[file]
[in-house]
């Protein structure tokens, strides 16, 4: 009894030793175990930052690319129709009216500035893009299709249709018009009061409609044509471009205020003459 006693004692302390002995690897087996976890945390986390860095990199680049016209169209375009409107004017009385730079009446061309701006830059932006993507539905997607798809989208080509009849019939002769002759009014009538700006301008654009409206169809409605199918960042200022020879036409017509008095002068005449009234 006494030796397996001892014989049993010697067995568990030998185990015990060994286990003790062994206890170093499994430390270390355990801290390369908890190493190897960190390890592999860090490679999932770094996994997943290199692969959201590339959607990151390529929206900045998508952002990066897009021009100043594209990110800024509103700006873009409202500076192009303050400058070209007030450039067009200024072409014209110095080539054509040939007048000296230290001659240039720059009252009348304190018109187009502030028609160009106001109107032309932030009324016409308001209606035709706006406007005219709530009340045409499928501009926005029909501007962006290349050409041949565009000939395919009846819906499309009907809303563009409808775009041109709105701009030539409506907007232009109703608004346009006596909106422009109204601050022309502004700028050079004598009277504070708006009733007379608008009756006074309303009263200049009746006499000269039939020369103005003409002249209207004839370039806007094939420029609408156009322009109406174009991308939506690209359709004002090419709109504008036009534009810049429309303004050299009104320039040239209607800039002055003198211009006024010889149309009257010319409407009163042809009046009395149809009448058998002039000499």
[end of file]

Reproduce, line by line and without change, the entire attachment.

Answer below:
[in-house]
């Protein structure tokens, strides 16, 4: 009894030793175990930052690319129709009216500035893009299709249709018009009061409609044509471009205020003459 006693004692302390002995690897087996976890945390986390860095990199680049016209169209375009409107004017009385730079009446061309701006830059932006993507539905997607798809989208080509009849019939002769002759009014009538700006301008654009409206169809409605199918960042200022020879036409017509008095002068005449009234 006494030796397996001892014989049993010697067995568990030998185990015990060994286990003790062994206890170093499994430390270390355990801290390369908890190493190897960190390890592999860090490679999932770094996994997943290199692969959201590339959607990151390529929206900045998508952002990066897009021009100043594209990110800024509103700006873009409202500076192009303050400058070209007030450039067009200024072409014209110095080539054509040939007048000296230290001659240039720059009252009348304190018109187009502030028609160009106001109107032309932030009324016409308001209606035709706006406007005219709530009340045409499928501009926005029909501007962006290349050409041949565009000939395919009846819906499309009907809303563009409808775009041109709105701009030539409506907007232009109703608004346009006596909106422009109204601050022309502004700028050079004598009277504070708006009733007379608008009756006074309303009263200049009746006499000269039939020369103005003409002249209207004839370039806007094939420029609408156009322009109406174009991308939506690209359709004002090419709109504008036009534009810049429309303004050299009104320039040239209607800039002055003198211009006024010889149309009257010319409407009163042809009046009395149809009448058998002039000499």